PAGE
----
As the family is the primary context for child development, the NICHD has played a significant role in examining the dramatic changes in family structure in the United States over the last 40 years. Scientists are currently focused on developing new study designs to better understand the family processes that transcend the traditional home environment, including the role of absent fathers, the contributions of grandparents and others outside the immediate family. Recognizing that so many parents are also in the workforce, NICHD is moving forward on its Work, Family, Health and Well-Being Initiative. The long-range goals of the initiative are to identify workplace interventions that can improve health by improving the ability of the worker to successfully meet both work and family demands.
Intellectual and Developmental Disabilities
Ongoing support of the research in intellectual and developmental disabilities being undertaken at the Eunice Kennedy Shriver Intellectual and Developmental Disabilities Research Centers (IDDRC) is essential. Many disorders are being studied by the IDDRC such as Down syndrome, Fragile X syndrome, Rett syndrome, and autism spectrum disorders. Genetic and biomedical advances over the past few years hold the promise for understanding the threats to healthy and full development and ultimately to the prevention and amelioration of the impact of many disabilities.
NICHD is integrally involved in research into the origins of obesity in childhood. Next to tobacco use, diet and exercise represent the areas in which prevention efforts will have the greatest impact in reducing the socioeconomic and societal burdens of the obesity epidemic. More developmental research needs to be focused on understanding the interplay among behavioral, social and physical environment, and biological factors that lead to obesity so that effective and appropriate interventions can be developed earlier in the life cycle.
The NICHD houses the National Center for Medical Rehabilitation Research (NCMRR). This Center fosters the development of scientific knowledge needed to enhance the health, productivity, independence, and quality-of-life of people with disabilities. A primary goal of Center-supported research is to bring the health related problems of people with disabilities to the attention of the best scientists in order to capitalize upon the myriad advances occurring in the biological, behavioral, and engineering sciences.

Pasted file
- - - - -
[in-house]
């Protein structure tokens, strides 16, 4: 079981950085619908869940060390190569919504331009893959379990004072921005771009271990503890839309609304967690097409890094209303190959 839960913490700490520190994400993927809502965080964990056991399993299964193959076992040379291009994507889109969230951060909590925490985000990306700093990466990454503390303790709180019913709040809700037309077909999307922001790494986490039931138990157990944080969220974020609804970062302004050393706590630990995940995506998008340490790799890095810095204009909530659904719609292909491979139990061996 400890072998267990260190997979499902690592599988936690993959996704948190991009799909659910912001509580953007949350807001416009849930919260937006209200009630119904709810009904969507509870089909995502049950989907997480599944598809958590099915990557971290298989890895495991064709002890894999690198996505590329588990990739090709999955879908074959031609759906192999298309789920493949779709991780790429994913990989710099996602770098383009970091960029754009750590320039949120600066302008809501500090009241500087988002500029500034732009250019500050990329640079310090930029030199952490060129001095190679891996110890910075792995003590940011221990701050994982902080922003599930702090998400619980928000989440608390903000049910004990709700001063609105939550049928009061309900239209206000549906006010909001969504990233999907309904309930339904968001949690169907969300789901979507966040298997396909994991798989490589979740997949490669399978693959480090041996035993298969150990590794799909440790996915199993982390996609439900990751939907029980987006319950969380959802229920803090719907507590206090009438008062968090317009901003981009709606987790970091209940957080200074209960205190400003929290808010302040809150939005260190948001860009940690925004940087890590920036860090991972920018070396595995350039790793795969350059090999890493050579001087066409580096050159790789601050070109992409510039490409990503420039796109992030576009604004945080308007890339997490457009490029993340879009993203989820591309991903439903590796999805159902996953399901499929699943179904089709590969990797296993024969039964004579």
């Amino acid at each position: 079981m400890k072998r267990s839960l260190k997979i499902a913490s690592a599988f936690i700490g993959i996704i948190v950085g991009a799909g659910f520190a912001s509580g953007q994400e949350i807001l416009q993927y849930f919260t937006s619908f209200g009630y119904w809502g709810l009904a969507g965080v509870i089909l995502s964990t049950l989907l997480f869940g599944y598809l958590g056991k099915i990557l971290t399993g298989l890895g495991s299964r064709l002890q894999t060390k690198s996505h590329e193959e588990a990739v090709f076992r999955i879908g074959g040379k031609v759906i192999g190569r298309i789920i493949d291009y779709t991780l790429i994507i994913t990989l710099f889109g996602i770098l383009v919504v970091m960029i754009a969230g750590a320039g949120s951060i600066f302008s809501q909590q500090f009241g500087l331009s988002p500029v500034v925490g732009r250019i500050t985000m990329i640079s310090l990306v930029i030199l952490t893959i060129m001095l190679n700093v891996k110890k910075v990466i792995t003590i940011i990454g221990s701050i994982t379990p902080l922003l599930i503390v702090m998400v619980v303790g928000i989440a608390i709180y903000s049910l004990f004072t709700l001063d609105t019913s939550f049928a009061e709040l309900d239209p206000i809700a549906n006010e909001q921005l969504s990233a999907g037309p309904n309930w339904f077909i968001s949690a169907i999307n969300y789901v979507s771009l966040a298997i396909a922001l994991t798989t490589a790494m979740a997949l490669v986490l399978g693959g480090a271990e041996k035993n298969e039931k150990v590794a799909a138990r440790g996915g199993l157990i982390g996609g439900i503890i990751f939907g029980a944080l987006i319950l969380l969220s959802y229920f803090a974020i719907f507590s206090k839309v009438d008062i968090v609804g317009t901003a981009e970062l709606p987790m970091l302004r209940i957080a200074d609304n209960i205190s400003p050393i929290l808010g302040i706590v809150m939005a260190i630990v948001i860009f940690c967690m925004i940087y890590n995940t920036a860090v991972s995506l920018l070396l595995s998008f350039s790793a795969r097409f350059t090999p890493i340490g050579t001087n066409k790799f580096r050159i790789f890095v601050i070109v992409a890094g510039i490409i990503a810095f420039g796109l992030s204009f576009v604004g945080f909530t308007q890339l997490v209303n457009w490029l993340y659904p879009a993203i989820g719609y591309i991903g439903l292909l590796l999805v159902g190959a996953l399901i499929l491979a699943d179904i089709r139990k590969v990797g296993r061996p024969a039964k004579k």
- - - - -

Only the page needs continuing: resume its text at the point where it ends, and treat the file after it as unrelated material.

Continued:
Though the NICHD has made remarkable progress in reducing the rate of SIDS, SIDS remains the leading cause of death in infants from one month of age to one year. More research and public education is needed to address the large number of babies dying of asphyxiation and suffocation in unsafe adult bed-sharing situations. Additional support is also needed to expand the work of NICHD’s Stillbirth Collaborative Research Network, where for the first time we are finding answers that may ultimately lead to prevention of many of these 26,000 devastating losses, many of which are late term and yet unexplained.
The potential contributions of the Institute to the lives of countless individuals are limited only by the resources available for carrying out its vital mission. This is why the Friends of NICHD ask you to provide an appropriation of at least 1.352 billion to the Institute. The Friends also congratulate NICHD for conducting a “Vision” process to identify the most promising scientific opportunities of the next decade across the breadth of the Institute’s mission. We hope the resulting “Vision” statement and the allocation of sufficient resources will help seize the new scientific opportunities that lie before us.
We thank you, Mr. Chairman, and the Committee, for your support of the Eunice Kennedy Shriver National Institute of Child Health and Human Development, and thank you for the opportunity to share these comments.